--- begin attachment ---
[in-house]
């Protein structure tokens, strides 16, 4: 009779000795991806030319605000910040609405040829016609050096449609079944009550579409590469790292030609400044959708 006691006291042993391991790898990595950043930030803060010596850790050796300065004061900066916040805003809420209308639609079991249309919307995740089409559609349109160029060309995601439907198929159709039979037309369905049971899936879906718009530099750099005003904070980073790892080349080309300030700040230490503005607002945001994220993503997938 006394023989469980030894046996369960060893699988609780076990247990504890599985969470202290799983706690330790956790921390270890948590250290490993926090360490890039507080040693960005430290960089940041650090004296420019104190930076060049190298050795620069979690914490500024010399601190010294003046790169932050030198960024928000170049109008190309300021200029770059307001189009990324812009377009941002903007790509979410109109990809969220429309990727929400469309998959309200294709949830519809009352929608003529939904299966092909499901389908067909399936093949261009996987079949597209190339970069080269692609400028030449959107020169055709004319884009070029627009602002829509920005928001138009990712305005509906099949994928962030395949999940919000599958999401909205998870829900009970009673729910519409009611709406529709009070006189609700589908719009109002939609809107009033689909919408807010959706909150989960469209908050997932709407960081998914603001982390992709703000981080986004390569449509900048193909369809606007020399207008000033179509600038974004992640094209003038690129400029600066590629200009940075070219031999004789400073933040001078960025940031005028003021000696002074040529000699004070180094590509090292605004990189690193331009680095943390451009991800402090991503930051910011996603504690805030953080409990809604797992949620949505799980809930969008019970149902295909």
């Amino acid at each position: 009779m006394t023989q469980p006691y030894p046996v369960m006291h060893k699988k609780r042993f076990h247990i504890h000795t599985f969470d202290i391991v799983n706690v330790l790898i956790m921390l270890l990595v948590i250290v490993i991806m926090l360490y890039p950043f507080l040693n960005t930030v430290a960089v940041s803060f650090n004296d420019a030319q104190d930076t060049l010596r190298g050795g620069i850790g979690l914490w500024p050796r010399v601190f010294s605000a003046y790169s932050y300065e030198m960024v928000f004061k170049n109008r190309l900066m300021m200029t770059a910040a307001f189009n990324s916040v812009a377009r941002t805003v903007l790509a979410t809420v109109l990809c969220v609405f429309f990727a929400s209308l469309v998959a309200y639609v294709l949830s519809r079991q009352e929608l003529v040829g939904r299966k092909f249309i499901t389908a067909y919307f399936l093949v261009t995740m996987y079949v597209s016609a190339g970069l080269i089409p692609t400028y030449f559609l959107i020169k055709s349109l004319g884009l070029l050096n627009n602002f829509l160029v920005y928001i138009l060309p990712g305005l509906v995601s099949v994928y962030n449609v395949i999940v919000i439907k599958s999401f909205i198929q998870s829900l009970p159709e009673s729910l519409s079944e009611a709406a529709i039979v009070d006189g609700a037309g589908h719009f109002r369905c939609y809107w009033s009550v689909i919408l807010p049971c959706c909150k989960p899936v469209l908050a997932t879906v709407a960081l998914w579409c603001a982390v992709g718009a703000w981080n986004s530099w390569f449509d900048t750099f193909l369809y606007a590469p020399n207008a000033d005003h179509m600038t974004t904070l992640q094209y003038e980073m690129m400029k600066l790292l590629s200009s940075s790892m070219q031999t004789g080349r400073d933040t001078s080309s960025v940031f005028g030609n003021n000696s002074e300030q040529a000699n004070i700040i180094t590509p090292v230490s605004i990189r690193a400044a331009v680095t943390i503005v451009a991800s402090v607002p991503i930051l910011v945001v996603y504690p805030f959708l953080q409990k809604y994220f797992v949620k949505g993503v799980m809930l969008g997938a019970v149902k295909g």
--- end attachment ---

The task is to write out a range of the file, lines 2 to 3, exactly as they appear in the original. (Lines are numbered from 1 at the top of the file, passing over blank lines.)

């Protein structure tokens, strides 16, 4: 009779000795991806030319605000910040609405040829016609050096449609079944009550579409590469790292030609400044959708 006691006291042993391991790898990595950043930030803060010596850790050796300065004061900066916040805003809420209308639609079991249309919307995740089409559609349109160029060309995601439907198929159709039979037309369905049971899936879906718009530099750099005003904070980073790892080349080309300030700040230490503005607002945001994220993503997938 006394023989469980030894046996369960060893699988609780076990247990504890599985969470202290799983706690330790956790921390270890948590250290490993926090360490890039507080040693960005430290960089940041650090004296420019104190930076060049190298050795620069979690914490500024010399601190010294003046790169932050030198960024928000170049109008190309300021200029770059307001189009990324812009377009941002903007790509979410109109990809969220429309990727929400469309998959309200294709949830519809009352929608003529939904299966092909499901389908067909399936093949261009996987079949597209190339970069080269692609400028030449959107020169055709004319884009070029627009602002829509920005928001138009990712305005509906099949994928962030395949999940919000599958999401909205998870829900009970009673729910519409009611709406529709009070006189609700589908719009109002939609809107009033689909919408807010959706909150989960469209908050997932709407960081998914603001982390992709703000981080986004390569449509900048193909369809606007020399207008000033179509600038974004992640094209003038690129400029600066590629200009940075070219031999004789400073933040001078960025940031005028003021000696002074040529000699004070180094590509090292605004990189690193331009680095943390451009991800402090991503930051910011996603504690805030953080409990809604797992949620949505799980809930969008019970149902295909």
């Amino acid at each position: 009779m006394t023989q469980p006691y030894p046996v369960m006291h060893k699988k609780r042993f076990h247990i504890h000795t599985f969470d202290i391991v799983n706690v330790l790898i956790m921390l270890l990595v948590i250290v490993i991806m926090l360490y890039p950043f507080l040693n960005t930030v430290a960089v940041s803060f650090n004296d420019a030319q104190d930076t060049l010596r190298g050795g620069i850790g979690l914490w500024p050796r010399v601190f010294s605000a003046y790169s932050y300065e030198m960024v928000f004061k170049n109008r190309l900066m300021m200029t770059a910040a307001f189009n990324s916040v812009a377009r941002t805003v903007l790509a979410t809420v109109l990809c969220v609405f429309f990727a929400s209308l469309v998959a309200y639609v294709l949830s519809r079991q009352e929608l003529v040829g939904r299966k092909f249309i499901t389908a067909y919307f399936l093949v261009t995740m996987y079949v597209s016609a190339g970069l080269i089409p692609t400028y030449f559609l959107i020169k055709s349109l004319g884009l070029l050096n627009n602002f829509l160029v920005y928001i138009l060309p990712g305005l509906v995601s099949v994928y962030n449609v395949i999940v919000i439907k599958s999401f909205i198929q998870s829900l009970p159709e009673s729910l519409s079944e009611a709406a529709i039979v009070d006189g609700a037309g589908h719009f109002r369905c939609y809107w009033s009550v689909i919408l807010p049971c959706c909150k989960p899936v469209l908050a997932t879906v709407a960081l998914w579409c603001a982390v992709g718009a703000w981080n986004s530099w390569f449509d900048t750099f193909l369809y606007a590469p020399n207008a000033d005003h179509m600038t974004t904070l992640q094209y003038e980073m690129m400029k600066l790292l590629s200009s940075s790892m070219q031999t004789g080349r400073d933040t001078s080309s960025v940031f005028g030609n003021n000696s002074e300030q040529a000699n004070i700040i180094t590509p090292v230490s605004i990189r690193a400044a331009v680095t943390i503005v451009a991800s402090v607002p991503i930051l910011v945001v996603y504690p805030f959708l953080q409990k809604y994220f797992v949620k949505g993503v799980m809930l969008g997938a019970v149902k295909g």